Why isn't the electron considered a black hole? It does have mass and its radius is infinitely small, isn't it?
Asked by: Roland de Putter
Answer
In actuality, we don't know how big the electron is. All of our measurements point to the electron
having no size, but we haven't measured down far enough. The electron, if it were a black hole,
would have to be smaller than 1x10^{-57} meters, quite a bit smaller than we've ever measured!
But, another reason that the electron is not considered a black hole, even assuming that its radius
is infinitely small, is that it obeys the laws of quantum field theory. Normally, when one speaks
about black holes, one is talking about them in terms of Einstein's theory of general relativity.
No one is sure how nature merges Einstein's theory with quantum field theory. So we aren't really
sure if the idea of a black hole makes sense on distance scales as small as the (possible) radius
of the electron.. Our best idea to unify general relativity with quantum field theory is an idea
called string theory, but string theory still appears to be a long way from being put to any
experimental tests.
Answered by: Andreas Birkedal-Hansen, M.A., Physics Grad Student, UC Berkeley
The electron (and all truly 'fundamental' particles) are considered to be true mathematical points
in the sense that they have no classical spatial extent. This is known, for example in the case of
the electron, by performing scattering experiments: the way particles scatter off one another is
quite different if the target is represented as a point as opposed to having some finite size. All
of the electron scattering experiments done so far are consistent with the hypothesis that the
electron is truly a 'point particle.'
According to general relativity all massive objects possess an event horizon known as the
Schwarzschild radius. This is a surface in three-dimensional space surrounding the object. Any
light rays emitted from within this radius are unable to escape. If an object exists
entirely within its Schwarzschild radius then it is referred to as a black hole. This radius
grows with the mass of the object according to the formula:
Notice that for our sun we obtain a radius of 2.95 kilometers. This is well within the interior of
the sun so it is not a black hole. For an electron we would obtain 1.35 x10^{-51} m. If the electron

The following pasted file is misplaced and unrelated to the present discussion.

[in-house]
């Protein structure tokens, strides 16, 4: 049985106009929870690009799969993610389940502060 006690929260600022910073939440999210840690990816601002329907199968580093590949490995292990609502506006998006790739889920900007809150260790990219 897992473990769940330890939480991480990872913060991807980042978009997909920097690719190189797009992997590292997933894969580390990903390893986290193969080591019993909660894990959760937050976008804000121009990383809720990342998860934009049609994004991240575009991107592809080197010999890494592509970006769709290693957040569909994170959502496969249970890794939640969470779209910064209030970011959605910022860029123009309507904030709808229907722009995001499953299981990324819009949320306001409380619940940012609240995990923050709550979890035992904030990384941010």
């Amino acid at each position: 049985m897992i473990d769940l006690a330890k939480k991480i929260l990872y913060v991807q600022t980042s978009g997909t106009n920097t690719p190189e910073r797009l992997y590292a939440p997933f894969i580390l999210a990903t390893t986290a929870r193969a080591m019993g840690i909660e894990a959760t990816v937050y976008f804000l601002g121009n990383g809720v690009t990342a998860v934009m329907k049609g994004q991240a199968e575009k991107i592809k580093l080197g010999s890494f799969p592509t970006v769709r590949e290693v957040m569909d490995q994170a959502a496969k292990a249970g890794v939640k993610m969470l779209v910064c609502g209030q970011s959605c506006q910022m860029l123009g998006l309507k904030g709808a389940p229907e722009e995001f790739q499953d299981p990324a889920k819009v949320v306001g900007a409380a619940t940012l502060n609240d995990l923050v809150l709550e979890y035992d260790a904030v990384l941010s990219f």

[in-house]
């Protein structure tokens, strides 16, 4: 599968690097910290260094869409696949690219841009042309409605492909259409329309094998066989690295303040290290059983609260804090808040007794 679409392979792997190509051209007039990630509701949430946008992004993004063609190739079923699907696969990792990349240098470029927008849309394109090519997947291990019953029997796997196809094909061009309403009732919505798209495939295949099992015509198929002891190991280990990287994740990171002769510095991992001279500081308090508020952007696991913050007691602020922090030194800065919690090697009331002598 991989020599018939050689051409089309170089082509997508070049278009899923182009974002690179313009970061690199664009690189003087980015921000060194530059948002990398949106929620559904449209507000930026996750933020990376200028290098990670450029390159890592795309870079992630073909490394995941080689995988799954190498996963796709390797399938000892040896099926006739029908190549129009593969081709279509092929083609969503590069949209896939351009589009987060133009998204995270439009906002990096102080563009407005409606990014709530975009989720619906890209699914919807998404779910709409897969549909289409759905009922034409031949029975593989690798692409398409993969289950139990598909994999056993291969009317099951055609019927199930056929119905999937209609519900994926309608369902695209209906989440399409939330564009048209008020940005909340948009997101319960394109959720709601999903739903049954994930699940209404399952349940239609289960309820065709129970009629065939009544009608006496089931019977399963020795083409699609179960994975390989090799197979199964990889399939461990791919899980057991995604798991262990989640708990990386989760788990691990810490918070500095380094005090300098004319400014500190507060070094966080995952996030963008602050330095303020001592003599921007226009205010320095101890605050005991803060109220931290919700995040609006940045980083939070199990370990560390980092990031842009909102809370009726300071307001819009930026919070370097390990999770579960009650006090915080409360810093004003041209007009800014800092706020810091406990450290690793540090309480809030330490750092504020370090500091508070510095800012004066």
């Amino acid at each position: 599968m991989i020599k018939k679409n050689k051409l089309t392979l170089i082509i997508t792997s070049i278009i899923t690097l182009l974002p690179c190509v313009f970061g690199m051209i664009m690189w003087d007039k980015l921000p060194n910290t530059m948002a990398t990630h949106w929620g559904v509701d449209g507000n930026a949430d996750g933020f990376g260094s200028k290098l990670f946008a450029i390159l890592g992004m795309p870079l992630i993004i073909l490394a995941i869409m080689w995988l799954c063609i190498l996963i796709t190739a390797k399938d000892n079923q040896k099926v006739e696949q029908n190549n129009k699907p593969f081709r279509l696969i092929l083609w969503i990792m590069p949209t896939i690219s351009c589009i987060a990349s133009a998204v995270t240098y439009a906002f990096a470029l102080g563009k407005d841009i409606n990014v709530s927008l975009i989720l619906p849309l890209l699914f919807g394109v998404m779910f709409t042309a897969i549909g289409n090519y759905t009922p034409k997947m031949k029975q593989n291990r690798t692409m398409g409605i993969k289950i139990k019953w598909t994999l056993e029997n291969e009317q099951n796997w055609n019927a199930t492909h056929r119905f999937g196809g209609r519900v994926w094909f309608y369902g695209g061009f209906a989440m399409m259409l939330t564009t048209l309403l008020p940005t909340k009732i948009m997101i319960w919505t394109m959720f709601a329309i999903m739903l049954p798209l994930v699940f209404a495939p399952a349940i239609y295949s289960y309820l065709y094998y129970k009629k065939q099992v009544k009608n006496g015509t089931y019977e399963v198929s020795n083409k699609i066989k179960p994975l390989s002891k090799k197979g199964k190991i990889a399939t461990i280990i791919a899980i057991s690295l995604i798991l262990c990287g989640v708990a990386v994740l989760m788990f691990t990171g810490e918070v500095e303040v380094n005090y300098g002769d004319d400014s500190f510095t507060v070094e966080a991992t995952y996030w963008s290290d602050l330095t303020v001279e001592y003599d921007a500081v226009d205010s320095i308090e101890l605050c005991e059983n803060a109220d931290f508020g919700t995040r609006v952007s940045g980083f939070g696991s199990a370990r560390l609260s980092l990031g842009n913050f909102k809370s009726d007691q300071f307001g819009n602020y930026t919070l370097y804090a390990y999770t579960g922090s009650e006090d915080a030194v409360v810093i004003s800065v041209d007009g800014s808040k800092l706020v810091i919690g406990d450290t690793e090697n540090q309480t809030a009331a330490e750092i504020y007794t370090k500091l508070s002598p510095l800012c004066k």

were a point particle, it seems it would be within even this fantastically small radius and would
indeed be a black hole!
However, as a subatomic particle the electron is also a quantum-mechanical object. Recall the
wave-particle duality hypothesis of de Broglie. All objects have a wave function which represents
the probability of locating that object at a particular point in space. During a collision this
wave function momentarily collapses and the particle is truly at one 'point' in space, but it
immediately starts to spread out again after the instant of collision. The typical spread of the
wave-function of a point particle is given by the Compton wavelength:
and this can be considered the true quantum-mechanical 'size' of the object. Notice that this size
gets smaller as the mass gets larger. For you or I or the sun this quantum-mechanical size
is essentially zero (there's not much uncertainty as to where the sun is!) but for an electron the
size is 2.42 x10^{-12} m. Though still small, this is much, much larger than the Schwarzschild
radius. So quantum-mechanically most of the electron is 'outside' its event horizon. That's why it
and other subatomic particles are not black holes.
Answered by: Brent Nelson, M.A., Physics Ph.D. student, UC Berkeley
'There is no inductive method which could lead to the fundamental concepts of physics. Failure to understand this fact constituted the basic philosophical error of so many investigators of the nineteenth century.'